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Brit beaches packed out as we all rush to soak up sun on 32C Sunday scorcher

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Thousands of Brits have flocked to beaches to get their tans on as they enjoy the baking hot temperatures during the weekend's heatwave.

Beaches in Scarborough, Weymouth, Bournemouth, Cleethorpes and Brighton have been packed with sunseekers – with parks, promenades and seafronts across the country also busy, WalesOnline reports.

In England, 30.3C was recorded in Coton In The Elms, Derbyshire, on Saturday, surpassing the 29.7C recorded in south-west London on June 14.

The year’s highest temperatures so far were also recorded in Usk, Monmouthshire, Wales, at 29.6C, and in Threave, in the Dumfries and Galloway region of Scotland, at 28.2C.

In Manchester, Piccadilly Gardens was packed all day, with plenty of adults and kids cooling off in the fountains.

Elsewhere in Manchester city centre, outdoor seating areas in the Northern Quarter were heaving with people catching up over a refreshing beverage while sunbathers stripped off and enjoyed the glorious sunshine in Castlefield.

Sunseekers looking to enjoy the seaside set up camp on Troon beach as temperatures climbed to 25C marking one of the hottest days of the year so far.

The beachgoers could be seen packing the beach and promenade for the weekend heatwave.

The sweltering weather caused predicted car congestion close to Formby beach in the North East with an unofficial parking zone opened and tickets for illegally parked vehicles.

The official beach park was full, and closed for the day. An unofficial car park emerged on a patch of land at a cost of £10.

People raised concerns about dogs at the beach in the high temperatures.

A number of people have been rescued off the coast of North Wales.

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Holyhead Coastguard said that it had dealt with incidents in Rhyl and near South Stack, with further emergencies reported across the region.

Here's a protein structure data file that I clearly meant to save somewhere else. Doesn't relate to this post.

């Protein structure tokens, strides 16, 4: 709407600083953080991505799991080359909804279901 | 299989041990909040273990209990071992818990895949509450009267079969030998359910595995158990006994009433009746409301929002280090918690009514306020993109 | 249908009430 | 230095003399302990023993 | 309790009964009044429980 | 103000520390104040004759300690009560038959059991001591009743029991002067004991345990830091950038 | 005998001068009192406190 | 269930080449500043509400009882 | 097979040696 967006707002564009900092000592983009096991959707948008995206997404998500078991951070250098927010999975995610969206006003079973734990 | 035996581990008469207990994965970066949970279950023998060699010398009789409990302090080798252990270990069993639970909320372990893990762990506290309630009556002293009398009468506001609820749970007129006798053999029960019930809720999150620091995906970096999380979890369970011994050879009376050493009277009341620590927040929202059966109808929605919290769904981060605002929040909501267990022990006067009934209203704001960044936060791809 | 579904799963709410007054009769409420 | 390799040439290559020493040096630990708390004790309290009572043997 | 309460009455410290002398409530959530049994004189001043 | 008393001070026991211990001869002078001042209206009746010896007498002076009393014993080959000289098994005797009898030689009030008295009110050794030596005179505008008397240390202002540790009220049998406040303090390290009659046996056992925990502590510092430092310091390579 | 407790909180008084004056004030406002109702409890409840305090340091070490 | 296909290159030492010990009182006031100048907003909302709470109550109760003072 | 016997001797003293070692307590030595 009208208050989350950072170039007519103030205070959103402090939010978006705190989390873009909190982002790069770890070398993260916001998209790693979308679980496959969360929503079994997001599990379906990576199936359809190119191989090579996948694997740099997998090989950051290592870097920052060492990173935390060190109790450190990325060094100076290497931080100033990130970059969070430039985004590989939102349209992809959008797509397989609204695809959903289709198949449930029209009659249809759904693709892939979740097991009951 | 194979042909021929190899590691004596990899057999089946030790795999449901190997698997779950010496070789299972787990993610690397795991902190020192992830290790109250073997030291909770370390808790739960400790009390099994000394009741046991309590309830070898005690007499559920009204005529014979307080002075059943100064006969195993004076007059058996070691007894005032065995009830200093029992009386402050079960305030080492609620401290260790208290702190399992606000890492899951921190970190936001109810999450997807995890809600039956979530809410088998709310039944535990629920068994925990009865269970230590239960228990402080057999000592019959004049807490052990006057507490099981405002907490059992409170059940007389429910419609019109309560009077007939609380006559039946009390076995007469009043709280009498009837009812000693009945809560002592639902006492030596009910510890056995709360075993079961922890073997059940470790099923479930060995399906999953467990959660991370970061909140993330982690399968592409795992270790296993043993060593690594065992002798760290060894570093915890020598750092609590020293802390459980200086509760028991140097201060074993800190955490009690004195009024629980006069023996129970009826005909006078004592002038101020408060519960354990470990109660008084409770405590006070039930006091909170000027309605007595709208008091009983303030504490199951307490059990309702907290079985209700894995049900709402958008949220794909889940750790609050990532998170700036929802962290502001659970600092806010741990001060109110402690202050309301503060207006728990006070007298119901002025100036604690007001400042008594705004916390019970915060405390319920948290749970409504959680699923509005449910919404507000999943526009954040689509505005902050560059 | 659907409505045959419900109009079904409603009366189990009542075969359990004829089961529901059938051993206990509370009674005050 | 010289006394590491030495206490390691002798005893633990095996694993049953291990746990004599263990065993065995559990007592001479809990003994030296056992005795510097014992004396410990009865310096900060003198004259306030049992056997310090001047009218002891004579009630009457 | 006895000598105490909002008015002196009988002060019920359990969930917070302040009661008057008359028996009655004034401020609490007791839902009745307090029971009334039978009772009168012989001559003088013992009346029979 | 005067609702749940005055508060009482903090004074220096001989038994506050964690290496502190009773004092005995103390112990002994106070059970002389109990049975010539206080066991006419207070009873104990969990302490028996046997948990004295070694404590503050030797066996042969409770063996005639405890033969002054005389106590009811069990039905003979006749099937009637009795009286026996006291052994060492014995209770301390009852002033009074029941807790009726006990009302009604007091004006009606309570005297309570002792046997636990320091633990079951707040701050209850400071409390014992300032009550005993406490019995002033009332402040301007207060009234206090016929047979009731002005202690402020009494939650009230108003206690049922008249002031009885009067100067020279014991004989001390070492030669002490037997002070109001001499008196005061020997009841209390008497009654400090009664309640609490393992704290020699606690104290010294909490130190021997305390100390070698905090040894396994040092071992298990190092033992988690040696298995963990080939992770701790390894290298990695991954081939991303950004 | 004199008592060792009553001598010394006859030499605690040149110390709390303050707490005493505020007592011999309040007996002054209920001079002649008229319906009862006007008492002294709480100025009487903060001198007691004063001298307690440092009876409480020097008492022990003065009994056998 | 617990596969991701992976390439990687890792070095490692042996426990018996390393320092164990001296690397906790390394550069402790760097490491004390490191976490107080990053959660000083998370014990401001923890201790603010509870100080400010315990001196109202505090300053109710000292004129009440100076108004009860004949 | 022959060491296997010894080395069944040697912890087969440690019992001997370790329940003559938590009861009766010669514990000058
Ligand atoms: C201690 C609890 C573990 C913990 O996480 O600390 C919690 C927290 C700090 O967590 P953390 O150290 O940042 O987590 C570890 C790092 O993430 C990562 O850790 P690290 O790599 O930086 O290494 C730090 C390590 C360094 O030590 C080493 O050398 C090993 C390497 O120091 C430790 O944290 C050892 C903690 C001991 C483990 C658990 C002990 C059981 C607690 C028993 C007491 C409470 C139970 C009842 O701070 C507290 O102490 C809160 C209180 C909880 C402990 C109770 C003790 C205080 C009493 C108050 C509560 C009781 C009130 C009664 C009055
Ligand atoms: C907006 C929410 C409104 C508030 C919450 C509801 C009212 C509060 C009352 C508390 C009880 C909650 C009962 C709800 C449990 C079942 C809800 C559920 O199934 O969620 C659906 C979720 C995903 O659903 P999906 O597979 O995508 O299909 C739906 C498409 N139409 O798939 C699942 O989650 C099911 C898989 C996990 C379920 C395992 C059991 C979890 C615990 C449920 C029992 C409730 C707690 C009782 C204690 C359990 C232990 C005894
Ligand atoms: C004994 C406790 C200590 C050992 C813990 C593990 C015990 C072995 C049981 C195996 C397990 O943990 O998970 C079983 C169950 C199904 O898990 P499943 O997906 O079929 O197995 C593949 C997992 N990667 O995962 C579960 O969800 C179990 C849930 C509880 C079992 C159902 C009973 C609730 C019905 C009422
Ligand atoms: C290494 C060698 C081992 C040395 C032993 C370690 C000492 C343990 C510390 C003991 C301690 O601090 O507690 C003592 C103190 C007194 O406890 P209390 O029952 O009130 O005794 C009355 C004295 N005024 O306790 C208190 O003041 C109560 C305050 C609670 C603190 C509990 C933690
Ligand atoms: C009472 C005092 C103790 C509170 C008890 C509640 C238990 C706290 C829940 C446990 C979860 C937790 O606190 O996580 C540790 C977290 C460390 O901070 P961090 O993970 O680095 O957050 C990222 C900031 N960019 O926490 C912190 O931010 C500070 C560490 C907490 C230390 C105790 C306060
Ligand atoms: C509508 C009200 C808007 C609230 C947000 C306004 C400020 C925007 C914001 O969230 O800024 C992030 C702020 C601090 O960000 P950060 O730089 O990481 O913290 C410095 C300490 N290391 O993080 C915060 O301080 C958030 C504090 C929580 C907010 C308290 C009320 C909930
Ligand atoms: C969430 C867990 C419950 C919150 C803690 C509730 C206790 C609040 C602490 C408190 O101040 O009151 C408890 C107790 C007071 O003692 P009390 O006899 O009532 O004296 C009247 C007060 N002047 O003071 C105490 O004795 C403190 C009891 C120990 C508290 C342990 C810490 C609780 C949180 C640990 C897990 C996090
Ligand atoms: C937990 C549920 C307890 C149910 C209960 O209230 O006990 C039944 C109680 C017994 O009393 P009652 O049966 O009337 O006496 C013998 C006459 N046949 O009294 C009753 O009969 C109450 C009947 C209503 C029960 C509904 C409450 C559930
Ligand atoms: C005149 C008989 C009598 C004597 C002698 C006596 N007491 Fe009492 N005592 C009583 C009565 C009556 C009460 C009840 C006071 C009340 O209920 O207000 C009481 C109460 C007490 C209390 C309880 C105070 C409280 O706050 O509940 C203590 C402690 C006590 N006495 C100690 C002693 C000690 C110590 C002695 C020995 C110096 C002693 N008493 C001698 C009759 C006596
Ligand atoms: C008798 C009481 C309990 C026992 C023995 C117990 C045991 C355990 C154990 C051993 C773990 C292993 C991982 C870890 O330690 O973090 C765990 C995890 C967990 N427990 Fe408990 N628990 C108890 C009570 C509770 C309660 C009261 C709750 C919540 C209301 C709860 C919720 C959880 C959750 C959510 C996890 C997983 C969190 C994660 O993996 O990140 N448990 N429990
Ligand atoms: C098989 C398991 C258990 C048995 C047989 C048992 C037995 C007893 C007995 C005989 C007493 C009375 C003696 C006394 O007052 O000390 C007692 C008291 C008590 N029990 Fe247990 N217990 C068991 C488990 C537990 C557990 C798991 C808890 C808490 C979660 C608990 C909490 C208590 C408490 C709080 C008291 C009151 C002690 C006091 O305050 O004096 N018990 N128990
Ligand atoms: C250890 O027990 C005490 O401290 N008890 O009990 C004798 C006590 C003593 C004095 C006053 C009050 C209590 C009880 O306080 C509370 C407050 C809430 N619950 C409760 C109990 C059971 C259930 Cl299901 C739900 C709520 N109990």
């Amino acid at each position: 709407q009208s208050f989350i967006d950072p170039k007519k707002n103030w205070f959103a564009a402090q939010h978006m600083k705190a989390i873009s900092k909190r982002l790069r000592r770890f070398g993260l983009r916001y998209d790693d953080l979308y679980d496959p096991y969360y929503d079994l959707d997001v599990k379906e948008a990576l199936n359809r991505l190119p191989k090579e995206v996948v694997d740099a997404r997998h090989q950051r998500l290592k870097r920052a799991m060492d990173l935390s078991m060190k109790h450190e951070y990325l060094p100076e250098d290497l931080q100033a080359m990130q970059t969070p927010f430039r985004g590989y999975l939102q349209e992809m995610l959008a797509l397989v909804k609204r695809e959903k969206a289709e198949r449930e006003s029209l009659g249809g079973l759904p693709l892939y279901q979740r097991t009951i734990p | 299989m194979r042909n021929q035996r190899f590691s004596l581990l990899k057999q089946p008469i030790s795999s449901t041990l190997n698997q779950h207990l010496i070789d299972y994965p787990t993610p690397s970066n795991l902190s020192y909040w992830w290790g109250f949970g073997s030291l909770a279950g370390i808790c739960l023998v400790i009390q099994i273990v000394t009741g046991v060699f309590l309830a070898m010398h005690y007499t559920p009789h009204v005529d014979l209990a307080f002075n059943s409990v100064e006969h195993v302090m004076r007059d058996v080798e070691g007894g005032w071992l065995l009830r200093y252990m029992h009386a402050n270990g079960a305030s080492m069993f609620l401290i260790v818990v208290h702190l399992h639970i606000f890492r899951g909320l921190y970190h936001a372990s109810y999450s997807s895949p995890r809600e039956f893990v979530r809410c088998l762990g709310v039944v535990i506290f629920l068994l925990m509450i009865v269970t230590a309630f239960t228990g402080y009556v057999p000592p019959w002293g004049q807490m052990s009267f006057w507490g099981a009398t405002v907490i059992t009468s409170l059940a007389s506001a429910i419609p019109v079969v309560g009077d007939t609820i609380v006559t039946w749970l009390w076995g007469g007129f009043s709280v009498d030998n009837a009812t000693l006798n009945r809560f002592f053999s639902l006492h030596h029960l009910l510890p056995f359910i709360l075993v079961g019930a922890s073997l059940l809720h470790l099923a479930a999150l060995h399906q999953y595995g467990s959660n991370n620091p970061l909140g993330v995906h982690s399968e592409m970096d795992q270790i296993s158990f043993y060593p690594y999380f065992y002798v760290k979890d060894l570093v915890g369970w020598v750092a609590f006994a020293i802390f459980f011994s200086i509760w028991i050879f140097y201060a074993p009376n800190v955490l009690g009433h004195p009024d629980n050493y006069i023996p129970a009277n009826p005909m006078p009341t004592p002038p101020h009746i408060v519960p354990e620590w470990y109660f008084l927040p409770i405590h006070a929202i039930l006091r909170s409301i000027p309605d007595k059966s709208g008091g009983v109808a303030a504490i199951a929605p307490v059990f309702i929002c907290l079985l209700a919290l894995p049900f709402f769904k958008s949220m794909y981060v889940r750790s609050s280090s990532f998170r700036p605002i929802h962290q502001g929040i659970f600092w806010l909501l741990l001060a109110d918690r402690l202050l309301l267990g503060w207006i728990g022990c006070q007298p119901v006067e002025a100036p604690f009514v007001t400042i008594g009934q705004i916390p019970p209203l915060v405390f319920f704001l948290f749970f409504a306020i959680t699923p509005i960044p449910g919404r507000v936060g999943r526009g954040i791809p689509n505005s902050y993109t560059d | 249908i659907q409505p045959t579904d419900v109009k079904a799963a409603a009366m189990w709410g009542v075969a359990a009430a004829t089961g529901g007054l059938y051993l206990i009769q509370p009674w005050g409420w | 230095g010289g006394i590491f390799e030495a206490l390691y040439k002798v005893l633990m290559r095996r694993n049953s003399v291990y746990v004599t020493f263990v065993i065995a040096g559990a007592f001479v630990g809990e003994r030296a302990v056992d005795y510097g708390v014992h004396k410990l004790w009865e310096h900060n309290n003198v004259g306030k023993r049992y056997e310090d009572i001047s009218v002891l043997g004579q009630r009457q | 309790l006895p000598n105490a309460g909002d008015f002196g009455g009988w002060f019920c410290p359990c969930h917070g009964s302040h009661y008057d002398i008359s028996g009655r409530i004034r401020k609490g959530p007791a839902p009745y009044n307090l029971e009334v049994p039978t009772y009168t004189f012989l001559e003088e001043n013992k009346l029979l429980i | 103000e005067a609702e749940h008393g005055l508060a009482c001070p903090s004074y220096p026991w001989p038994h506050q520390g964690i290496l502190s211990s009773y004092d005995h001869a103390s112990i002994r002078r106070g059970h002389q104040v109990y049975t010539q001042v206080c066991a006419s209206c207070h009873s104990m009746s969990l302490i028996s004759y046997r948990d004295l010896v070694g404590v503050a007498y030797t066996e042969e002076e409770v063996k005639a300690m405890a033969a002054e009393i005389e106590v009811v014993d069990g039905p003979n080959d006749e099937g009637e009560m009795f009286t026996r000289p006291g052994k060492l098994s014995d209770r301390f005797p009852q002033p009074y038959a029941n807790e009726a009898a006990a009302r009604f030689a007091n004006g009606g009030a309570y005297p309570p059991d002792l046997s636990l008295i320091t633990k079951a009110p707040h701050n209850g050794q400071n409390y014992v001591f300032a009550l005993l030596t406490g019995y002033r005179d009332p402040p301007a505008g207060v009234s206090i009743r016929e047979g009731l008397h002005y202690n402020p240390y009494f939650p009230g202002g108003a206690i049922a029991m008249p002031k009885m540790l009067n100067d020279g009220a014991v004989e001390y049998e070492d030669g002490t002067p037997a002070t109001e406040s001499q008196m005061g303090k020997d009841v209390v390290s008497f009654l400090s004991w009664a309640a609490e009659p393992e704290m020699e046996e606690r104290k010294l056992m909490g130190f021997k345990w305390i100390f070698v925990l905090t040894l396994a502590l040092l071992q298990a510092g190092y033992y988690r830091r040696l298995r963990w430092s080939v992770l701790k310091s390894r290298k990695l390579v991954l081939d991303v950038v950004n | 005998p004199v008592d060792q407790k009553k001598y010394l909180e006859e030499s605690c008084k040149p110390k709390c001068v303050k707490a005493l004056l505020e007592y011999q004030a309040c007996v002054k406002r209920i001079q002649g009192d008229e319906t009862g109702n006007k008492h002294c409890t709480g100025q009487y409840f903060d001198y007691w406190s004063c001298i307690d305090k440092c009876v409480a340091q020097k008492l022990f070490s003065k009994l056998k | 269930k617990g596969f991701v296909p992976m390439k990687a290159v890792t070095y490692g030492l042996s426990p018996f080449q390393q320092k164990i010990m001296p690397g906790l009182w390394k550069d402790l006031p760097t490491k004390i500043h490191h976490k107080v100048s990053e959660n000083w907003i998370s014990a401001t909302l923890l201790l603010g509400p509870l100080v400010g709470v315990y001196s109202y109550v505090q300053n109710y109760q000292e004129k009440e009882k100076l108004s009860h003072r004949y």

A spokesperson said that RNLI in-shore lifeboat from Rhyl had been busy rescuing "multiple people" stranded on sandbanks off the coast of the town as the tide came in.

North Wales Live reports that there were also incidents near the coast in Llandudno, in Conwy, and Benllech, on Anglesey.

The RNLI was also kept busy with rescues off the busy beaches in Devon.

It was the hottest day on record in Northern Ireland with 31.2C recorded in Ballywatticock, in County Down, at 3.40pm, beating the previous highest temperature of 30.8C, reached on July 12 1983 and June 30 1976.

Tom Morgan, meteorologist at the Met Office, said: "Temperatures are expected to increase even further on Sunday, reaching highs of 33C in the south of the UK.”

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He said an extended hot spell of weather is expected to last for much of the week ahead, adding: “It’s going to mean that people are really going to feel the effects of the heat as we go through this week.”

Public Health England (PHE) and the Met Office have warned people to take care during the hot spell, advising people to stay hydrated, apply sunscreen and not to leave children or pets in cars.

PHE urged people to look out for others who may struggle in the heat, such as older people and those who live alone.

The RAC has also warned drivers to be careful during a busy weekend on the roads and to check their car is road-ready before setting off.

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